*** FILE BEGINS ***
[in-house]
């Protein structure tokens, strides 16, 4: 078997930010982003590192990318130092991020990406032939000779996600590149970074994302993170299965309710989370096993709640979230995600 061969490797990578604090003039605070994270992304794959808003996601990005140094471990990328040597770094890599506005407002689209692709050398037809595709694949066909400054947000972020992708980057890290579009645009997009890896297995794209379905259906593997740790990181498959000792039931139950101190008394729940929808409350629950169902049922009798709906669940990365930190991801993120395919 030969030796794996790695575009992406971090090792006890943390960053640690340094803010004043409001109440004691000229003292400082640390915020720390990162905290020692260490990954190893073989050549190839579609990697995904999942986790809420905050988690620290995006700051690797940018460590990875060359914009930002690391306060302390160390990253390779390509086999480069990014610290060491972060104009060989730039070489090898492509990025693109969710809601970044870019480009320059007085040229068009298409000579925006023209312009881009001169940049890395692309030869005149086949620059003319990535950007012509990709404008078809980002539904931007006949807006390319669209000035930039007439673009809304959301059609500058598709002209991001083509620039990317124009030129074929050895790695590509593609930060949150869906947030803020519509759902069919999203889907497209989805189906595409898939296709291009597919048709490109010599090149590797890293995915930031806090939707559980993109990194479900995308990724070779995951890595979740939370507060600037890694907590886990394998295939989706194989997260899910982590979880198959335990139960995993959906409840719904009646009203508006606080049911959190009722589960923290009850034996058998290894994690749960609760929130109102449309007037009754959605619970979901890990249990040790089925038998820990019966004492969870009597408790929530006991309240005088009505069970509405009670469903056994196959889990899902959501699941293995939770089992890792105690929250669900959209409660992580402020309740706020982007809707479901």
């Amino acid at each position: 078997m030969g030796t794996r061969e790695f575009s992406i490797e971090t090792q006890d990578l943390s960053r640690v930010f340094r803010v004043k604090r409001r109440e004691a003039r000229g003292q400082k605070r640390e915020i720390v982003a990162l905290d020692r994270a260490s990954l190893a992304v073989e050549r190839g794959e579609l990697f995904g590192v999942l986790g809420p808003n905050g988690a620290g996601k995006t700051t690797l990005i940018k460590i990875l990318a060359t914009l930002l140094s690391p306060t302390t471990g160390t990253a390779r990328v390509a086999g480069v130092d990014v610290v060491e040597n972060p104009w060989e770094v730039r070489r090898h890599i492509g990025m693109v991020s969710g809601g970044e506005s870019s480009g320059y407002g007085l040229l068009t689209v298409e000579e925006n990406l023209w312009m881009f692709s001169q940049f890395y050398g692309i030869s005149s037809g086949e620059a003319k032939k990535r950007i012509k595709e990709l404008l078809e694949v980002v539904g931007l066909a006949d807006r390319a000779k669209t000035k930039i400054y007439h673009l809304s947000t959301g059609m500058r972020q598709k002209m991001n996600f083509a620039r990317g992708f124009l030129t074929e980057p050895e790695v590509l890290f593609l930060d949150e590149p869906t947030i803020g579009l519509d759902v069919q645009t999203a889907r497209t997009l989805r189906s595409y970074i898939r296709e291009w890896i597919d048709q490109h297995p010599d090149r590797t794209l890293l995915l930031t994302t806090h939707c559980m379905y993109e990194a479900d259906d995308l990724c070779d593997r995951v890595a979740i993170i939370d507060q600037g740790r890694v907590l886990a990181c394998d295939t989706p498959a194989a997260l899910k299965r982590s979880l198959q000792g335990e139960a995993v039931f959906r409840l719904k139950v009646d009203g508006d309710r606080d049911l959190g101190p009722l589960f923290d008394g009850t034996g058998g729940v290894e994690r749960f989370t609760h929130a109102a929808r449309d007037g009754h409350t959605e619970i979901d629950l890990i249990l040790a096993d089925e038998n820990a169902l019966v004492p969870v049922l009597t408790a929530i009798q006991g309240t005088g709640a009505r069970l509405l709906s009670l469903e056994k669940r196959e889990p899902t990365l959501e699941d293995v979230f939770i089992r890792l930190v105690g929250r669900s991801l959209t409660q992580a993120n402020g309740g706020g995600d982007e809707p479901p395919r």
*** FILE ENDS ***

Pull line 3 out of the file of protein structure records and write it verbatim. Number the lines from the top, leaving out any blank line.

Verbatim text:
């Amino acid at each position: 078997m030969g030796t794996r061969e790695f575009s992406i490797e971090t090792q006890d990578l943390s960053r640690v930010f340094r803010v004043k604090r409001r109440e004691a003039r000229g003292q400082k605070r640390e915020i720390v982003a990162l905290d020692r994270a260490s990954l190893a992304v073989e050549r190839g794959e579609l990697f995904g590192v999942l986790g809420p808003n905050g988690a620290g996601k995006t700051t690797l990005i940018k460590i990875l990318a060359t914009l930002l140094s690391p306060t302390t471990g160390t990253a390779r990328v390509a086999g480069v130092d990014v610290v060491e040597n972060p104009w060989e770094v730039r070489r090898h890599i492509g990025m693109v991020s969710g809601g970044e506005s870019s480009g320059y407002g007085l040229l068009t689209v298409e000579e925006n990406l023209w312009m881009f692709s001169q940049f890395y050398g692309i030869s005149s037809g086949e620059a003319k032939k990535r950007i012509k595709e990709l404008l078809e694949v980002v539904g931007l066909a006949d807006r390319a000779k669209t000035k930039i400054y007439h673009l809304s947000t959301g059609m500058r972020q598709k002209m991001n996600f083509a620039r990317g992708f124009l030129t074929e980057p050895e790695v590509l890290f593609l930060d949150e590149p869906t947030i803020g579009l519509d759902v069919q645009t999203a889907r497209t997009l989805r189906s595409y970074i898939r296709e291009w890896i597919d048709q490109h297995p010599d090149r590797t794209l890293l995915l930031t994302t806090h939707c559980m379905y993109e990194a479900d259906d995308l990724c070779d593997r995951v890595a979740i993170i939370d507060q600037g740790r890694v907590l886990a990181c394998d295939t989706p498959a194989a997260l899910k299965r982590s979880l198959q000792g335990e139960a995993v039931f959906r409840l719904k139950v009646d009203g508006d309710r606080d049911l959190g101190p009722l589960f923290d008394g009850t034996g058998g729940v290894e994690r749960f989370t609760h929130a109102a929808r449309d007037g009754h409350t959605e619970i979901d629950l890990i249990l040790a096993d089925e038998n820990a169902l019966v004492p969870v049922l009597t408790a929530i009798q006991g309240t005088g709640a009505r069970l509405l709906s009670l469903e056994k669940r196959e889990p899902t990365l959501e699941d293995v979230f939770i089992r890792l930190v105690g929250r669900s991801l959209t409660q992580a993120n402020g309740g706020g995600d982007e809707p479901p395919r």